A brief overview of oil price developments, supply and demand and significant market movers.
Oil fell on Tuesday due to supply concerns after the European Union introduced more sanctions on Iran. Strong supplies and large stockpiles in the United States also capped any meaningful gains.
Crude oil for November delivery fell 21 cents to $91.65 a barrel on the New York Mercantile Exchange. The contract touched $89.79, the lowest level since October 9.
Front-month Brent crude was up 72 cents at $115.34 on the London-based ICE Futures Europe exchange.
The spread between grades could potentially narrow further as US Gulf Coast refiners resume operations after maintenance and as North Sea production climbs with the end of work on oil fields, as per remarks by Hussein Allidina, head of commodities research at Morgan Stanley.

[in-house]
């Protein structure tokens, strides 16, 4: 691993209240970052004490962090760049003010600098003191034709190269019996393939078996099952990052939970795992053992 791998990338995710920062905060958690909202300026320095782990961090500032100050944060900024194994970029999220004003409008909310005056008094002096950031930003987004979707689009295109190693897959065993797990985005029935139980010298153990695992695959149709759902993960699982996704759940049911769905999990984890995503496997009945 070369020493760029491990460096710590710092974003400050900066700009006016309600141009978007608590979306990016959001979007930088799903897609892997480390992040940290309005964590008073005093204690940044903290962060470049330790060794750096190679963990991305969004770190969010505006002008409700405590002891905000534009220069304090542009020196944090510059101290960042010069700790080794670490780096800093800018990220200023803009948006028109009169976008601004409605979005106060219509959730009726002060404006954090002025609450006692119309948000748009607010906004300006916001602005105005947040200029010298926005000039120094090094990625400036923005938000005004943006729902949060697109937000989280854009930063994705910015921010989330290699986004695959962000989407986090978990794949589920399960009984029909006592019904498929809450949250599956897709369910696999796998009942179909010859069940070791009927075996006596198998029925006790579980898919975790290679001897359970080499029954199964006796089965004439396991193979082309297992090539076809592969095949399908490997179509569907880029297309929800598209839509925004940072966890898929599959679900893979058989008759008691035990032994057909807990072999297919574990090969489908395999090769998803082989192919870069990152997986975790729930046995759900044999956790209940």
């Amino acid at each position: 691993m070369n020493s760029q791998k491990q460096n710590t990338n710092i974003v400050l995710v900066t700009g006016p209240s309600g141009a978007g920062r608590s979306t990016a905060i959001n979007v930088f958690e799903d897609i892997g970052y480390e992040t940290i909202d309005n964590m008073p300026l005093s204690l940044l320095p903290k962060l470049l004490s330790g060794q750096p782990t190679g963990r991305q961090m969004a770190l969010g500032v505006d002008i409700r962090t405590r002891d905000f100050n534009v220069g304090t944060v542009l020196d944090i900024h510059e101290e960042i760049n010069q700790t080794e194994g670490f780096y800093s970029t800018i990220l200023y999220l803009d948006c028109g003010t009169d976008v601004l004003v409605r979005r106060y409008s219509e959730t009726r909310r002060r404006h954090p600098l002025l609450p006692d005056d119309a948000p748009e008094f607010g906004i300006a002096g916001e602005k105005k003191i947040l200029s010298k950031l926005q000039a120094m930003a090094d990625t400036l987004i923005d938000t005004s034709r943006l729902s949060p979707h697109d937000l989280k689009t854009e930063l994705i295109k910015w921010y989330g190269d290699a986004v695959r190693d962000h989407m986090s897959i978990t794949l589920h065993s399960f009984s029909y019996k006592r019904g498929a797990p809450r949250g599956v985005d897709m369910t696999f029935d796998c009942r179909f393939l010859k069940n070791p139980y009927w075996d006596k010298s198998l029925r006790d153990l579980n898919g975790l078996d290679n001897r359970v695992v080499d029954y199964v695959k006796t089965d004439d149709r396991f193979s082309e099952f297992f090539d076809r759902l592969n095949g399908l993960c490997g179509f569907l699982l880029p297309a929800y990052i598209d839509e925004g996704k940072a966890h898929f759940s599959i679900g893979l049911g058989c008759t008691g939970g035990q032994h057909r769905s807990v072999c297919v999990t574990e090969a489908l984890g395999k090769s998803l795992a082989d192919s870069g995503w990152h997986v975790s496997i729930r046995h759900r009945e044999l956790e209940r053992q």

Adding to an already abundant supply, Saudi Arabia pumped approximately 9.77 million barrels a day (bpd) of crude oil in September. According to official Saudi government figures, the world’s largest oil exporter produced 9.75 million bpd in August and 9.8 million bpd of crude in July.
“Fundamentally there is no shortage of oil, with Saudi Arabia and others maintaining high output while inventory levels are also good,” said Ken Hasegawa, a commodity sales manager with Newedge in Tokyo.
Brent was supported by a possible delay in the restart of Britain’s largest oil field, Buzzard, after maintenance, further affecting shipments of oil that sets the benchmark.
“Once again, it is apparent that the oil market is currently being driven by speculation and too much ‘hot money,'” states a Commerzbank research note.
Meanwhile, Turkey is increasing its crude purchases from Russia and Saudi Arabia as it seeks to extend an exemption granted by the US for purchases from Iran, Energy Minister Taner Yildiz confirmed. The exemption that allows the country to continue buying Iranian crude amid sanctions expires on December 6.